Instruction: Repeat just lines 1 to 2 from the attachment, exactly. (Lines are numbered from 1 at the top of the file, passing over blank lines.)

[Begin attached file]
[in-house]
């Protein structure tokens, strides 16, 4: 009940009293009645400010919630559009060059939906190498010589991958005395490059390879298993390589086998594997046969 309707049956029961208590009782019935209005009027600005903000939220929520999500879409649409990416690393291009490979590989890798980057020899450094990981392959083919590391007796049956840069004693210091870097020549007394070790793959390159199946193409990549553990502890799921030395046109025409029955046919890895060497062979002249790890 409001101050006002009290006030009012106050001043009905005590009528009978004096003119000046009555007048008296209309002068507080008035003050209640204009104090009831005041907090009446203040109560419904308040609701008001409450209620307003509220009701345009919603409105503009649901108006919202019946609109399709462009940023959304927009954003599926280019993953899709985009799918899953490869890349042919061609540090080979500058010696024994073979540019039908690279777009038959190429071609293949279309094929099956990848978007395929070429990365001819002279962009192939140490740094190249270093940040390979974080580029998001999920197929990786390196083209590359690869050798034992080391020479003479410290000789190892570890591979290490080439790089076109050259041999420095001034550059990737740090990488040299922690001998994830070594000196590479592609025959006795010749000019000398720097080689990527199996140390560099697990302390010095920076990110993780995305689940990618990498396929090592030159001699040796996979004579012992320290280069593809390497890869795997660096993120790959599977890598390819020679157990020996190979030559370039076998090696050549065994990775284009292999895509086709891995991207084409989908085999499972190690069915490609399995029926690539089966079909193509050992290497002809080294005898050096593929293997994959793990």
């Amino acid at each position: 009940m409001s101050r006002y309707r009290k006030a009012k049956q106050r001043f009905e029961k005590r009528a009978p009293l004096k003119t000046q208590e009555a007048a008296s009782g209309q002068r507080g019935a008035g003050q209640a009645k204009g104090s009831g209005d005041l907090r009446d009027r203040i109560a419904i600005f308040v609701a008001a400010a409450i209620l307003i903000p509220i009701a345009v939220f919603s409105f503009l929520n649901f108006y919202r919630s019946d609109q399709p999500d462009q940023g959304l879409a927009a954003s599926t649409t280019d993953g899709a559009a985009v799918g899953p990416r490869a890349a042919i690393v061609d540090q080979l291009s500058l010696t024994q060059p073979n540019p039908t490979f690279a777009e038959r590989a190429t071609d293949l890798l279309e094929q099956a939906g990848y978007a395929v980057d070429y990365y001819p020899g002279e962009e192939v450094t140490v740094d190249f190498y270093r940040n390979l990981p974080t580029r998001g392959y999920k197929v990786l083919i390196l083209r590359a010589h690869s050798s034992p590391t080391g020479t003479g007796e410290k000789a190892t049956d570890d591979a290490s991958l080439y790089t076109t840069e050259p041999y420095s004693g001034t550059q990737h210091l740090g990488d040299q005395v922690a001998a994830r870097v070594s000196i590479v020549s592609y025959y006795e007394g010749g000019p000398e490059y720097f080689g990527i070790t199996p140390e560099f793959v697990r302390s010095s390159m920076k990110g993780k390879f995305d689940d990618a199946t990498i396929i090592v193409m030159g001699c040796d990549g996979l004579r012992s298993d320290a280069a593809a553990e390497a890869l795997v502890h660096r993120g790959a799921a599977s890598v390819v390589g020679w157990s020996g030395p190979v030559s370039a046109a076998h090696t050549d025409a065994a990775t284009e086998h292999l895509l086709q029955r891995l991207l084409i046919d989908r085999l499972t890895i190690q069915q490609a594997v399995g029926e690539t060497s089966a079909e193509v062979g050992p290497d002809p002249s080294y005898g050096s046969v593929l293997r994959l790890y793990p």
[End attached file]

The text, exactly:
[in-house]
């Protein structure tokens, strides 16, 4: 009940009293009645400010919630559009060059939906190498010589991958005395490059390879298993390589086998594997046969 309707049956029961208590009782019935209005009027600005903000939220929520999500879409649409990416690393291009490979590989890798980057020899450094990981392959083919590391007796049956840069004693210091870097020549007394070790793959390159199946193409990549553990502890799921030395046109025409029955046919890895060497062979002249790890 409001101050006002009290006030009012106050001043009905005590009528009978004096003119000046009555007048008296209309002068507080008035003050209640204009104090009831005041907090009446203040109560419904308040609701008001409450209620307003509220009701345009919603409105503009649901108006919202019946609109399709462009940023959304927009954003599926280019993953899709985009799918899953490869890349042919061609540090080979500058010696024994073979540019039908690279777009038959190429071609293949279309094929099956990848978007395929070429990365001819002279962009192939140490740094190249270093940040390979974080580029998001999920197929990786390196083209590359690869050798034992080391020479003479410290000789190892570890591979290490080439790089076109050259041999420095001034550059990737740090990488040299922690001998994830070594000196590479592609025959006795010749000019000398720097080689990527199996140390560099697990302390010095920076990110993780995305689940990618990498396929090592030159001699040796996979004579012992320290280069593809390497890869795997660096993120790959599977890598390819020679157990020996190979030559370039076998090696050549065994990775284009292999895509086709891995991207084409989908085999499972190690069915490609399995029926690539089966079909193509050992290497002809080294005898050096593929293997994959793990």